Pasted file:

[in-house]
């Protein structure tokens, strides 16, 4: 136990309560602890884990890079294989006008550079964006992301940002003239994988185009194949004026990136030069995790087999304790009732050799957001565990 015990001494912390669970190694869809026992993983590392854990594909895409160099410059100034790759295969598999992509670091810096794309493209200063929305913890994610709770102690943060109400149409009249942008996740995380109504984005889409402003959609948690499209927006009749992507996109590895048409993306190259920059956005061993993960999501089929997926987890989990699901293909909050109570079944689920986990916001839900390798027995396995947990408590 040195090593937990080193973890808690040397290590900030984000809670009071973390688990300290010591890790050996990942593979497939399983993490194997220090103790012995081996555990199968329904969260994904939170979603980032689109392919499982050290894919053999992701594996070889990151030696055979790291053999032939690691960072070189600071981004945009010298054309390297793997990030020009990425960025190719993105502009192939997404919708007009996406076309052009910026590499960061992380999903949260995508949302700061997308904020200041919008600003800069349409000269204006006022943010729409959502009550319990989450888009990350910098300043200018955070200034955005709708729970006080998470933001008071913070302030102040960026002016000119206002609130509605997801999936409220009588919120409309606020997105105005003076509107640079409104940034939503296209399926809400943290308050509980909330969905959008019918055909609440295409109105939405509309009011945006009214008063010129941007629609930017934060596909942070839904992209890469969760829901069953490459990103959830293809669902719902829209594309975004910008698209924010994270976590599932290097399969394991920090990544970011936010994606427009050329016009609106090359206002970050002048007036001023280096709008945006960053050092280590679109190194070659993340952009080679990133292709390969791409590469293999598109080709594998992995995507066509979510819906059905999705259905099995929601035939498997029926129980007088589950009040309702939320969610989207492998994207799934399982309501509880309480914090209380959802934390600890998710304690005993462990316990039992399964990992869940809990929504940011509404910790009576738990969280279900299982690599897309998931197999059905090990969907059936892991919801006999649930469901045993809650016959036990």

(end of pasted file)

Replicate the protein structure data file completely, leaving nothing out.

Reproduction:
[in-house]
């Protein structure tokens, strides 16, 4: 136990309560602890884990890079294989006008550079964006992301940002003239994988185009194949004026990136030069995790087999304790009732050799957001565990 015990001494912390669970190694869809026992993983590392854990594909895409160099410059100034790759295969598999992509670091810096794309493209200063929305913890994610709770102690943060109400149409009249942008996740995380109504984005889409402003959609948690499209927006009749992507996109590895048409993306190259920059956005061993993960999501089929997926987890989990699901293909909050109570079944689920986990916001839900390798027995396995947990408590 040195090593937990080193973890808690040397290590900030984000809670009071973390688990300290010591890790050996990942593979497939399983993490194997220090103790012995081996555990199968329904969260994904939170979603980032689109392919499982050290894919053999992701594996070889990151030696055979790291053999032939690691960072070189600071981004945009010298054309390297793997990030020009990425960025190719993105502009192939997404919708007009996406076309052009910026590499960061992380999903949260995508949302700061997308904020200041919008600003800069349409000269204006006022943010729409959502009550319990989450888009990350910098300043200018955070200034955005709708729970006080998470933001008071913070302030102040960026002016000119206002609130509605997801999936409220009588919120409309606020997105105005003076509107640079409104940034939503296209399926809400943290308050509980909330969905959008019918055909609440295409109105939405509309009011945006009214008063010129941007629609930017934060596909942070839904992209890469969760829901069953490459990103959830293809669902719902829209594309975004910008698209924010994270976590599932290097399969394991920090990544970011936010994606427009050329016009609106090359206002970050002048007036001023280096709008945006960053050092280590679109190194070659993340952009080679990133292709390969791409590469293999598109080709594998992995995507066509979510819906059905999705259905099995929601035939498997029926129980007088589950009040309702939320969610989207492998994207799934399982309501509880309480914090209380959802934390600890998710304690005993462990316990039992399964990992869940809990929504940011509404910790009576738990969280279900299982690599897309998931197999059905090990969907059936892991919801006999649930469901045993809650016959036990």